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Lunch, Laugh and Learn
Effingham Health System dispenses information about fighting breast cancer
Best-selling author and syndicated newspaper columnist Ronda Rich tells one of her humorous stories during Lunch, Laugh and Learn on Thursday at Effingham College & Career Academy. - photo by Mark Lastinger/staff

RINCON — If laughter is indeed the best medicine, Ronda Rich should have been a doctor.

Rich dispensed another heavy dose of her Southern humor at Thursday’s Lunch, Laugh and Learn — an annual event designed to promote breast cancer awareness. As always, the best-selling author and syndicated newspaper columnist drew chuckles and guffaws from the sold-out crowd at Effingham College & Career Academy.

“It’s four years in a row for Ms. Ronda Rich,” Effingham Health System CEO Fran Baker-Witt said. “Isn’t she fabulous?”

“It’s worth it for the pimento and cheese,” joked Rich, referring to the sandwiches prepared by Effingham College & Career Academy culinary arts students.

Rich poked fun at herself for appearing so frequently at an event that started in 2011.

“I was speaking with my husband and said, ‘Oh, those poor people. I know I feel so ordinary with them,’” Rich said. “Buy my husband, who is a cancer survivor, said, ‘After you’ve survived cancer, ‘ordinary’ is great. I love that.”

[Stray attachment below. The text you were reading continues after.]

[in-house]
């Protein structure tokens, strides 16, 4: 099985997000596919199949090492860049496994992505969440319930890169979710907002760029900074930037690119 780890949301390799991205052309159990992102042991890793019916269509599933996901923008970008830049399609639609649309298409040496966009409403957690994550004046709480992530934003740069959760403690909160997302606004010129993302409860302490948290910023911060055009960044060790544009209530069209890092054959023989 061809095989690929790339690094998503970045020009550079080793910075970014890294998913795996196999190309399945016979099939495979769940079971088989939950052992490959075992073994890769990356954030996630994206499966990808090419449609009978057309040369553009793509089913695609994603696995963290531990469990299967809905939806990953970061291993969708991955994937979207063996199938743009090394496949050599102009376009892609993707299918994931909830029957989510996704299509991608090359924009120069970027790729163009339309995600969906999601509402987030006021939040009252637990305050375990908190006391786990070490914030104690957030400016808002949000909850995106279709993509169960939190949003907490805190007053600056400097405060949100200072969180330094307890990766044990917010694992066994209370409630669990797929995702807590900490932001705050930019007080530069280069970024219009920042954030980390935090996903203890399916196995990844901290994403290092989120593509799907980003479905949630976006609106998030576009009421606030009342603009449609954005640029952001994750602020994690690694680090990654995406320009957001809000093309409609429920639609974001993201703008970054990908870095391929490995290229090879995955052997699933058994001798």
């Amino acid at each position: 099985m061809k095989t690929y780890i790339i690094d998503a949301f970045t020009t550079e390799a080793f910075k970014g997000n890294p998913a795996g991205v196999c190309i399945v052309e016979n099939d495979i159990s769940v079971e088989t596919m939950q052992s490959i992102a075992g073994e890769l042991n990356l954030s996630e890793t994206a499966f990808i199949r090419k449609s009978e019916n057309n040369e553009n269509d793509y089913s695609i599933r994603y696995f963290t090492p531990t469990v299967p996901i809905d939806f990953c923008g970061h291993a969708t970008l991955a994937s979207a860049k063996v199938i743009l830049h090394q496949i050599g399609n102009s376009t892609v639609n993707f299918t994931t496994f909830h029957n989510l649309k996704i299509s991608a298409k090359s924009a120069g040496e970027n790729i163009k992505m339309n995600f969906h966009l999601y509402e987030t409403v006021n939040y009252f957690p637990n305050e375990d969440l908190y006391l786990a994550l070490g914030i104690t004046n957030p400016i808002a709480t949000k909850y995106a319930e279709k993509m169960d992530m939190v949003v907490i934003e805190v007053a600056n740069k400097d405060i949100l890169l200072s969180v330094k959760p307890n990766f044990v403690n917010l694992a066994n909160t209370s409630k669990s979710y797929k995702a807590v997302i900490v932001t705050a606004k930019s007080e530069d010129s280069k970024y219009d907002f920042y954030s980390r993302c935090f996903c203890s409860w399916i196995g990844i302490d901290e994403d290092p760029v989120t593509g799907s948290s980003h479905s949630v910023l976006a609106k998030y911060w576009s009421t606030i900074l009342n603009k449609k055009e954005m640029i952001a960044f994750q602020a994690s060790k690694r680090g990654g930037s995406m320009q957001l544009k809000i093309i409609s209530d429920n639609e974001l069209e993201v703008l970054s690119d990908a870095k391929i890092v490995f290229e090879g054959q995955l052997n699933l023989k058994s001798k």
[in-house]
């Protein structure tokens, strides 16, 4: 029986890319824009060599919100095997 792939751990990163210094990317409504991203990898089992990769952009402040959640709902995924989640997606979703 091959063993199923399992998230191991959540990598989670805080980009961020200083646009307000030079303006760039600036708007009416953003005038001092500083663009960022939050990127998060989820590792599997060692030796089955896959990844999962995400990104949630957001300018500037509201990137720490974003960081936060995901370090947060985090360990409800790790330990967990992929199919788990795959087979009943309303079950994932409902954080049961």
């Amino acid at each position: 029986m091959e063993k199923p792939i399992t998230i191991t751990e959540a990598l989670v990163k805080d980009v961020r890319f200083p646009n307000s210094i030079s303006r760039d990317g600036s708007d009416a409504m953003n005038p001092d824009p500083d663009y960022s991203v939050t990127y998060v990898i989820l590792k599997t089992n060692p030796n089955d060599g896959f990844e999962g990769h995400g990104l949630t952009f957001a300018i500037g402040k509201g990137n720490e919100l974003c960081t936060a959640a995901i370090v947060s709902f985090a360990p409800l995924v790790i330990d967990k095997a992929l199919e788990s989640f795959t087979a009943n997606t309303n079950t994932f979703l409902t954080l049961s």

After telling a variety of comical “feel good” stories, Rich recounted a few tales of perseverance.  The first centered on a book of fiction she wrote, “The Town that Came A-Courtin.’”

New York book companies aren’t fans on successful non-fiction authors writing fictional books, Rich said. She said hers was turned down “fifty or sixty times.”

Rich rejected her agent’s suggestion to shelve the project.

“I said, ‘No, because we just haven’t found the ‘yes’ we are going to get, and if we stop now we will never get it,” Rich said. “Three weeks later, she called me up and said, ‘You aren’t going to believe this. I found some editors I had not sent that book to and now we have not one but two ‘yeses’ from major publishers.”

“The Town that Came A-Courtin’” went on to become a best-seller and was made into a television movie.

“If we had stopped the day she called me, we would have stopped at the last ‘no’ we got,” Rich said, “because the next two answers were ‘yes’ and ‘yes.’ It only takes one ‘yes’ to wipe out one thousands ‘nos.’

“Keep going.”

See the Oct. 31 edition of the Effingham Herald for more details.